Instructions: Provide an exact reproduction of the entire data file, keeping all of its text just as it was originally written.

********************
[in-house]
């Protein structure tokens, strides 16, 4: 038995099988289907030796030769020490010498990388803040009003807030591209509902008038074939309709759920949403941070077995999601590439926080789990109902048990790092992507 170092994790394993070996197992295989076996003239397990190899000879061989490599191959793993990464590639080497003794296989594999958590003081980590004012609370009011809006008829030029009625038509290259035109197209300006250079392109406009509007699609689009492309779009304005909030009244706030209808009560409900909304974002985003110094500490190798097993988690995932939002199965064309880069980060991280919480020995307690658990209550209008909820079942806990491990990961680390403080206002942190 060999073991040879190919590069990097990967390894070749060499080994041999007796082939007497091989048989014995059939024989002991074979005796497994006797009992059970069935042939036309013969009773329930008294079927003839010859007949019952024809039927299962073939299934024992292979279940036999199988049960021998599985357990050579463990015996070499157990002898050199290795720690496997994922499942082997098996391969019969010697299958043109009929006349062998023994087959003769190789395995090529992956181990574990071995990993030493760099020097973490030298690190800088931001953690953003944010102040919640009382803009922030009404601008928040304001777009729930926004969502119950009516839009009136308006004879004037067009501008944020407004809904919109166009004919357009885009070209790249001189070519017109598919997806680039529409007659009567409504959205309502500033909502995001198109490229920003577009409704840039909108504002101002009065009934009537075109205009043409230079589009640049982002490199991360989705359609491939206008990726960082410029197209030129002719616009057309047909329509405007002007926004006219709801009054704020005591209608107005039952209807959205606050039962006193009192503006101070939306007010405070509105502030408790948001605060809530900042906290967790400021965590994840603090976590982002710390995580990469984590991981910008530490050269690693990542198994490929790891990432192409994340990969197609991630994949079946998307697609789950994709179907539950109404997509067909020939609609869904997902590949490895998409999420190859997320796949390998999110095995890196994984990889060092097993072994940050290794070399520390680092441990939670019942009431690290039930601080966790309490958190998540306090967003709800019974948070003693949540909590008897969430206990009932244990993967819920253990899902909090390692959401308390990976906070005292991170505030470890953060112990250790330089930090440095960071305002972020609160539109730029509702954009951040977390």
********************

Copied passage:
[in-house]
């Protein structure tokens, strides 16, 4: 038995099988289907030796030769020490010498990388803040009003807030591209509902008038074939309709759920949403941070077995999601590439926080789990109902048990790092992507 170092994790394993070996197992295989076996003239397990190899000879061989490599191959793993990464590639080497003794296989594999958590003081980590004012609370009011809006008829030029009625038509290259035109197209300006250079392109406009509007699609689009492309779009304005909030009244706030209808009560409900909304974002985003110094500490190798097993988690995932939002199965064309880069980060991280919480020995307690658990209550209008909820079942806990491990990961680390403080206002942190 060999073991040879190919590069990097990967390894070749060499080994041999007796082939007497091989048989014995059939024989002991074979005796497994006797009992059970069935042939036309013969009773329930008294079927003839010859007949019952024809039927299962073939299934024992292979279940036999199988049960021998599985357990050579463990015996070499157990002898050199290795720690496997994922499942082997098996391969019969010697299958043109009929006349062998023994087959003769190789395995090529992956181990574990071995990993030493760099020097973490030298690190800088931001953690953003944010102040919640009382803009922030009404601008928040304001777009729930926004969502119950009516839009009136308006004879004037067009501008944020407004809904919109166009004919357009885009070209790249001189070519017109598919997806680039529409007659009567409504959205309502500033909502995001198109490229920003577009409704840039909108504002101002009065009934009537075109205009043409230079589009640049982002490199991360989705359609491939206008990726960082410029197209030129002719616009057309047909329509405007002007926004006219709801009054704020005591209608107005039952209807959205606050039962006193009192503006101070939306007010405070509105502030408790948001605060809530900042906290967790400021965590994840603090976590982002710390995580990469984590991981910008530490050269690693990542198994490929790891990432192409994340990969197609991630994949079946998307697609789950994709179907539950109404997509067909020939609609869904997902590949490895998409999420190859997320796949390998999110095995890196994984990889060092097993072994940050290794070399520390680092441990939670019942009431690290039930601080966790309490958190998540306090967003709800019974948070003693949540909590008897969430206990009932244990993967819920253990899902909090390692959401308390990976906070005292991170505030470890953060112990250790330089930090440095960071305002972020609160539109730029509702954009951040977390």